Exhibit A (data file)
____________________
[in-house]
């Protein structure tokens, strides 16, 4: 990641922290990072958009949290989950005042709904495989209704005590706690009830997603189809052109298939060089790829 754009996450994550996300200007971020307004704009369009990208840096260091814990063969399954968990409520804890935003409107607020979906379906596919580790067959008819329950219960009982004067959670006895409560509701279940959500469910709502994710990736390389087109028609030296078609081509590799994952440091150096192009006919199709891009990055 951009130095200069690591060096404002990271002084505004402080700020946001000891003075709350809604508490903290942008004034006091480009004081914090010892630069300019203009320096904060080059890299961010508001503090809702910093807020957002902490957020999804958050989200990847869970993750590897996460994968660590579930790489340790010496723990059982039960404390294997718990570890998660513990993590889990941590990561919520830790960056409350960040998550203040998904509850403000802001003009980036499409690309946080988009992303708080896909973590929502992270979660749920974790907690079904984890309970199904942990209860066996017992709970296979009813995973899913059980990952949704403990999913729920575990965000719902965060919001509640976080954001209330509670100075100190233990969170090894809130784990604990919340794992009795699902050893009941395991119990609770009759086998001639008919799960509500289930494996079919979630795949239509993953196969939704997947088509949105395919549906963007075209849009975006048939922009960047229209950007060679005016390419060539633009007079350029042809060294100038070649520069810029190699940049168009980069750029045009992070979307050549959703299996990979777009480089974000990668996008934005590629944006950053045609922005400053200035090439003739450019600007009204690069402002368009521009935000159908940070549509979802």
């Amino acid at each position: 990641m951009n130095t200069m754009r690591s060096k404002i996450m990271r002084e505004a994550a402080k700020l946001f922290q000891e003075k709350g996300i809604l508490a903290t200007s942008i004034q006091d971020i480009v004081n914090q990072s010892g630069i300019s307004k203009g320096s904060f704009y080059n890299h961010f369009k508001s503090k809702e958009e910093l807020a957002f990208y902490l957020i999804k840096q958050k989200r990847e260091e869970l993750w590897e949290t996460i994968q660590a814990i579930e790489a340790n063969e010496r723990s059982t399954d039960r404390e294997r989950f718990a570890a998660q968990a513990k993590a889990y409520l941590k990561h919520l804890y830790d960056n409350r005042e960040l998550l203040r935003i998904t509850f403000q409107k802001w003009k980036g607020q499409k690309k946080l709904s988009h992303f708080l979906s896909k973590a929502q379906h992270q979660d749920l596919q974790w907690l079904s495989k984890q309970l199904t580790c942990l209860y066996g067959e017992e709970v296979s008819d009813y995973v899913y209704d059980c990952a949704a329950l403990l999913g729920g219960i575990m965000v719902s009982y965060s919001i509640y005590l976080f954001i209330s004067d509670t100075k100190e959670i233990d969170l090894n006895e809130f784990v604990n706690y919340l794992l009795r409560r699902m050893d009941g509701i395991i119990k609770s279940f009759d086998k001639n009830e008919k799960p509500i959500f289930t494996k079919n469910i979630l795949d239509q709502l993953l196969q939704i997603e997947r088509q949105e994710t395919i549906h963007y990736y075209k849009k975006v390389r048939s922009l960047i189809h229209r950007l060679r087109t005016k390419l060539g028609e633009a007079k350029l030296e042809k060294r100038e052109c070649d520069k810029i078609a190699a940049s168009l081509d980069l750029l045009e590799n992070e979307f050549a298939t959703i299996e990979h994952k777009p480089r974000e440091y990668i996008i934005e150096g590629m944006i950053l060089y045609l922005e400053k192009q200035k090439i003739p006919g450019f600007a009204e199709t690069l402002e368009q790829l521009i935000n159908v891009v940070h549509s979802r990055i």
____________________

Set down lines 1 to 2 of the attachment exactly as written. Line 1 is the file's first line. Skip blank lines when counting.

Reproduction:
[in-house]
């Protein structure tokens, strides 16, 4: 990641922290990072958009949290989950005042709904495989209704005590706690009830997603189809052109298939060089790829 754009996450994550996300200007971020307004704009369009990208840096260091814990063969399954968990409520804890935003409107607020979906379906596919580790067959008819329950219960009982004067959670006895409560509701279940959500469910709502994710990736390389087109028609030296078609081509590799994952440091150096192009006919199709891009990055 951009130095200069690591060096404002990271002084505004402080700020946001000891003075709350809604508490903290942008004034006091480009004081914090010892630069300019203009320096904060080059890299961010508001503090809702910093807020957002902490957020999804958050989200990847869970993750590897996460994968660590579930790489340790010496723990059982039960404390294997718990570890998660513990993590889990941590990561919520830790960056409350960040998550203040998904509850403000802001003009980036499409690309946080988009992303708080896909973590929502992270979660749920974790907690079904984890309970199904942990209860066996017992709970296979009813995973899913059980990952949704403990999913729920575990965000719902965060919001509640976080954001209330509670100075100190233990969170090894809130784990604990919340794992009795699902050893009941395991119990609770009759086998001639008919799960509500289930494996079919979630795949239509993953196969939704997947088509949105395919549906963007075209849009975006048939922009960047229209950007060679005016390419060539633009007079350029042809060294100038070649520069810029190699940049168009980069750029045009992070979307050549959703299996990979777009480089974000990668996008934005590629944006950053045609922005400053200035090439003739450019600007009204690069402002368009521009935000159908940070549509979802």